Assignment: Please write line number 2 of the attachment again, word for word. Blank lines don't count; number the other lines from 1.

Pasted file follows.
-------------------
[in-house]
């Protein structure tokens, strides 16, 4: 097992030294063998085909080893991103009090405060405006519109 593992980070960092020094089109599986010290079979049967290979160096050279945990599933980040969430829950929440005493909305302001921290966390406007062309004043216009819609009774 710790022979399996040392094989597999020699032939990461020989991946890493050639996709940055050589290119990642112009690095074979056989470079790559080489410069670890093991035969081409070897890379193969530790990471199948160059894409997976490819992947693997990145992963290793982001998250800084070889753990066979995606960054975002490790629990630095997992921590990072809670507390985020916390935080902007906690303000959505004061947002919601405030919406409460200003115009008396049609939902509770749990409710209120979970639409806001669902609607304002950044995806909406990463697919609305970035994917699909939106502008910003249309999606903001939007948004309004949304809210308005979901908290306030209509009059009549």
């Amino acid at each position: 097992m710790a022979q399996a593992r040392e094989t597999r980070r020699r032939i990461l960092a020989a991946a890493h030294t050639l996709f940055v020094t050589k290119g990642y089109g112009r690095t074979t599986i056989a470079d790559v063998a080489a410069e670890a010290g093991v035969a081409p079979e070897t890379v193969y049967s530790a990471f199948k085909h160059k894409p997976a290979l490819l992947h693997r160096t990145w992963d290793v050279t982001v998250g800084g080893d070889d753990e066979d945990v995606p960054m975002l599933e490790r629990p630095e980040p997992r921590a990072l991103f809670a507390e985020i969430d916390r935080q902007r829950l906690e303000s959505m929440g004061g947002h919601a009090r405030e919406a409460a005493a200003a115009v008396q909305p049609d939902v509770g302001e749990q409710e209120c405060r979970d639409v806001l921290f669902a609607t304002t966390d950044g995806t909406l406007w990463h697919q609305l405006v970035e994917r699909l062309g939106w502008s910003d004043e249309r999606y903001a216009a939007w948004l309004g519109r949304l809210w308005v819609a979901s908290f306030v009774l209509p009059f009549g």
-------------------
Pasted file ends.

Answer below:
């Protein structure tokens, strides 16, 4: 097992030294063998085909080893991103009090405060405006519109 593992980070960092020094089109599986010290079979049967290979160096050279945990599933980040969430829950929440005493909305302001921290966390406007062309004043216009819609009774 710790022979399996040392094989597999020699032939990461020989991946890493050639996709940055050589290119990642112009690095074979056989470079790559080489410069670890093991035969081409070897890379193969530790990471199948160059894409997976490819992947693997990145992963290793982001998250800084070889753990066979995606960054975002490790629990630095997992921590990072809670507390985020916390935080902007906690303000959505004061947002919601405030919406409460200003115009008396049609939902509770749990409710209120979970639409806001669902609607304002950044995806909406990463697919609305970035994917699909939106502008910003249309999606903001939007948004309004949304809210308005979901908290306030209509009059009549």